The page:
Ayesha website

It hits as soon as you walk through the door: the mouthwatering smell of spices, curries, and flavors that you can't find anywhere else. No matter which location you choose, Ayesha's Fine Dining will take your palate on an exotic journey through the tastiest of traditions. Everything is delectable, from the lamb samosa to the chicken korma, the shrimp apna curry, and the tandoori. Make your taste buds happy with mild, medium, hot, or Indian hot. The naan is out of this world, the perfect mix of fluffy and crunchy, made in a variety of styles from cheesy to garlic and even Kashmiri. This place is no all-you-can-eat, regular old Indian joint. It's a bit on the pricey side — entrées average about $15 a plate — but it's well worth it. It's also an excellent spot for a date you really want to impress. Set the mood by pairing your dinner with a glass of terrific wine for about $8. Even if you're not trying to impress, Ayesha's is a must for Indian lovers. Hard-core fans will enjoy it, and novices won't be intimidated. What more could you ask for?

A restaurant doesn't often transport you to its food's point of origin. At Maria's, the avgolemono soup — made with chicken and orzo in a luscious broth of stock, egg, and lemon — makes you feel like you're in Greece. Not the Greece of the Travel Channel or travel blogs, but the one of big gatherings and bigger plates. The Coral Way restaurant has been a family-run operation since 1982. Matriarch Maria Sotiriou has passed the reins to her daughter Angela and son-in law Costa Grillas, a co-owner of the Design District's Egg & Dart. But there's still the air of home cooking. It's easy to imagine being served Maria's souvlaki platter ($12.95) — more than big enough for two — in someone's home. "Keep eating! You look hungry!" they would say as they piled hunk after hunk of grilled pork and triangles of pita on your plate. "Try the tzatziki!" As if all of that wasn't enough, Maria's also delivers. Opa!

"Fore!" After playing 18 holes on the Granada Golf Course in the Gables, there's no question you've worked up an appetite. Hunger takes over, your gut shifts into survival mode, and you frantically search for the nearest food spot. Calm down. Just walk to the course's clubhouse and into Burger Bob's. A hidden treasure, the diner run by Bob Maguire has been serving authentic American diner food for 20 years. Enter and you'll be transported to a real '50s or '60s hangout. The place has an endearing comfort because it doesn't necessarily realize its kitschy charm. It offers a casual, no-pressure, no-BS environment with great service from the moment you take a seat till the time you pay the check. (Cash only. Yeah, America!) The coffee tastes like actual coffee, and the cook knows the difference between over-easy, medium, and well. This is quality diner food that doesn't pretend to be something it's not. However, the burger is what keeps people coming back to Bob's. It's a perfectly sized and filling piece of meat that triggers backyard-barbecue memories for less than $5. Bob's, by the way, continues to exist even though it was almost closed as part of a large-scale development plan by the city. That would have been a tragedy.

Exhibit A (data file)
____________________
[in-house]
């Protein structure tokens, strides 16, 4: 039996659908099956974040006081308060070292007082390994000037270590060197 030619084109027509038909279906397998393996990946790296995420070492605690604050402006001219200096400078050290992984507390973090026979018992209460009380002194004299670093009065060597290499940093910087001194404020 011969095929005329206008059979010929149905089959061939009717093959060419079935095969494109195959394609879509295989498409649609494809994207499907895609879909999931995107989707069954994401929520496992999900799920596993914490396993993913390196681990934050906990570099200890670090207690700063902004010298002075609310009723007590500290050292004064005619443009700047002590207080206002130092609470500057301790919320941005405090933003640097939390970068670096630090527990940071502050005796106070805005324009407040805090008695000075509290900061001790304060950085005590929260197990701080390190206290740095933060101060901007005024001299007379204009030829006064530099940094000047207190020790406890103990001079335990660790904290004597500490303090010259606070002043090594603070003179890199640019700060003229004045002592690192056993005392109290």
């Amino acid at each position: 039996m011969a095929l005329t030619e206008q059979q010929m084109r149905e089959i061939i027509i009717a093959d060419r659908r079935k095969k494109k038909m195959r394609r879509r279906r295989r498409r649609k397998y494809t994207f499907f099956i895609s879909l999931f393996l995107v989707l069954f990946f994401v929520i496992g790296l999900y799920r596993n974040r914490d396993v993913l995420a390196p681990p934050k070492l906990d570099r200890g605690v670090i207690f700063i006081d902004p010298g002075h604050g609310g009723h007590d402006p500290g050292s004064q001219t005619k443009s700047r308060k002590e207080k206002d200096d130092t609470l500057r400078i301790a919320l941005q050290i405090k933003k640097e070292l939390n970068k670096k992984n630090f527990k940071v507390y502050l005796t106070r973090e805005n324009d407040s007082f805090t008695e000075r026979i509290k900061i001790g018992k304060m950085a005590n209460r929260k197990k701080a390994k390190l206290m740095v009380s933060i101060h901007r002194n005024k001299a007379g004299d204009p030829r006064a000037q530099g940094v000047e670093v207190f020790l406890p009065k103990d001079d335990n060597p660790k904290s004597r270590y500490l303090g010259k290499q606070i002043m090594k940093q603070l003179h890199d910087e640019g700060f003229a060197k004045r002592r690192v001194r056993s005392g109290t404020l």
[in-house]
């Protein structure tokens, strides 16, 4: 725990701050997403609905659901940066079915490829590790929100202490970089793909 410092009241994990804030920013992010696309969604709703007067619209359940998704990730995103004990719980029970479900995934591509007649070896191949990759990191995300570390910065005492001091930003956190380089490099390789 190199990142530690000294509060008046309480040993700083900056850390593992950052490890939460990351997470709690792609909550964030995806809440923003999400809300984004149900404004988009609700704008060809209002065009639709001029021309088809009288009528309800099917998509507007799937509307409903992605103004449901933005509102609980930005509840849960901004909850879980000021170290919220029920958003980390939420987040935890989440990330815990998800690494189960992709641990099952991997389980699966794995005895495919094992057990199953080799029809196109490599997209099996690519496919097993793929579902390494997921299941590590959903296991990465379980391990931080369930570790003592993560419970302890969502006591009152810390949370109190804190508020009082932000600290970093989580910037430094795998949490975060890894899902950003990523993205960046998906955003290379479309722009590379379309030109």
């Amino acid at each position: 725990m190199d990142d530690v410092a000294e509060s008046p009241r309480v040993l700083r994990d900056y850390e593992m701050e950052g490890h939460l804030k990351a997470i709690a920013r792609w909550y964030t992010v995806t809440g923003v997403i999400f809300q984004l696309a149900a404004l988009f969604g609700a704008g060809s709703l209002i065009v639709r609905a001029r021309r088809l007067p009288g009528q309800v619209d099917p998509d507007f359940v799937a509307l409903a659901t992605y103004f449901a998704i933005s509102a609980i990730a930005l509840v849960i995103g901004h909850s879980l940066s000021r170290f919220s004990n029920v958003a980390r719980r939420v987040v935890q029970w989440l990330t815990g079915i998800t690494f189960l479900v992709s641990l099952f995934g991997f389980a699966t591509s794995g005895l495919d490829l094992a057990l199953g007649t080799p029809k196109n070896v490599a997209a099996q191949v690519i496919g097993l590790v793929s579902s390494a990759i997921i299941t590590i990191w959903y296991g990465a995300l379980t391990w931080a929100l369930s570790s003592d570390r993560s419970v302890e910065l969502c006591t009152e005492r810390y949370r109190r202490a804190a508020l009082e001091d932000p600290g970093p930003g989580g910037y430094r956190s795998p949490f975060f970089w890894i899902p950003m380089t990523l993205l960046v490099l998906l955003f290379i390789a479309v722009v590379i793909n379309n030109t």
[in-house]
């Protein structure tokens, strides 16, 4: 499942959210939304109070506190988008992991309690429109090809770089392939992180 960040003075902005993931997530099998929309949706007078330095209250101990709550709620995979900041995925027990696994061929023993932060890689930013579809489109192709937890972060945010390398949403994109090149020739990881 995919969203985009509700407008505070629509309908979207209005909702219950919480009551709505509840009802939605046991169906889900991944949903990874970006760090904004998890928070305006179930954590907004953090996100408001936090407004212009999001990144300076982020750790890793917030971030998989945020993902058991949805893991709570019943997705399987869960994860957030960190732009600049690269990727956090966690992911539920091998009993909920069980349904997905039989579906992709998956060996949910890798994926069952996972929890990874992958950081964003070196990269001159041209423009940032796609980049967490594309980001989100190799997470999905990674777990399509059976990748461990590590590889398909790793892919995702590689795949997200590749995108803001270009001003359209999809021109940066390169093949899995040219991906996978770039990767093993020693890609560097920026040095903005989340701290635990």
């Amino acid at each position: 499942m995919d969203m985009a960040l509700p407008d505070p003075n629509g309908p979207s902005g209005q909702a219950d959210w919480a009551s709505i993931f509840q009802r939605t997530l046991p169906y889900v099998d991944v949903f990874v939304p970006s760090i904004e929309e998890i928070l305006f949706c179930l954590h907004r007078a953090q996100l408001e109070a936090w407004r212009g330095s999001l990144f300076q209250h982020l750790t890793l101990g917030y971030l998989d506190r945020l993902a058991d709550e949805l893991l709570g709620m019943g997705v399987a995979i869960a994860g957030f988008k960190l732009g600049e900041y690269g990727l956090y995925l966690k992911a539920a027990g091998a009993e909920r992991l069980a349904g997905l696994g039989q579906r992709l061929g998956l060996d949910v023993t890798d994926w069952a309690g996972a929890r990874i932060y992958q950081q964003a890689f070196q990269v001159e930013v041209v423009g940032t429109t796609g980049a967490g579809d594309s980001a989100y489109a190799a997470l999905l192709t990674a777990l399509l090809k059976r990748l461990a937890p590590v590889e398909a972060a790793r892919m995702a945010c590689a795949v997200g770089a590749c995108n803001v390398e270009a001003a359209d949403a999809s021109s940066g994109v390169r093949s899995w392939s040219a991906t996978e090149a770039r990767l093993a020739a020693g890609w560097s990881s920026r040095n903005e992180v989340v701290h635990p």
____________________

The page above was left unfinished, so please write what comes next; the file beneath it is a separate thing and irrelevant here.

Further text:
Most people steer clear of Chinese and Japanese buffets, and with good reason. If you've visited one of the ubiquitous Asian buffets around the city, you've visited them all. Except one. Shinju Japanese Buffet serves a wide variety of fresh food. First there's the sushi bar, which offers roll after roll. If you don't see your favorite on display, just request it — it'll appear within minutes. Then stroll by the hibachi, where you can pick up some of the best grilled chicken wings in town. There's peel-and-eat shrimp during lunch, and crab legs are up for grabs during dinner. Shinju rounds out its offerings with a full hot bar including common items such as fried rice, spring rolls, dumplings, tempura veggies, and pepper steak. There's a reason you might have to circle the lot once or twice for a parking spot. Perfect for a weekday lunch, Shinju is the best $11.95 ($6.95 for kids) you'll ever spend.

We hear all the time that celebrities have it rough. After all, they have to escape paparazzi, endure torturous elective surgeries, and waste time at court-appointed rehab stints. But for all of this, the upside (besides the insane number of zeros on a paycheck for shilling for some car company) is being treated like royalty everywhere you go. If you haven't experienced what it feels like to be pampered within an inch of your life, book a table at Azul right now. Yeah, yeah, Azul's food is beautiful. But we're not talking about that now. We're talking about a level of service that's usually reserved for people who have a closetful of trophies. And it's all for little nobody you. Doors mysteriously open as you glide through them. Fragrant rose petals are scattered at your table for special occasions. A purse hook is placed at the table for the lady's handbag. Can't read the menu? Penlights are provided. Soft pashminas are there to shield bare arms from air-conditioning or breezy night air. A server arrives at your table with a device that resembles an iPad and begins a custom slide show complete with wedding photos for your anniversary celebration. A wine captain suggests a few midpriced bottles after gently questioning you about your food choices and your budget. These little perks and others are a good part of why Azul achieved the coveted Forbes Travel Guide five-star designation this year. It's also a fantastic reason to go. Because, while everyone should be treated like gold at least once in a while, you can do so without the annoying TMZ reporters or Betty Ford clinic stay.

Best Of Miami®

Best Of Miami®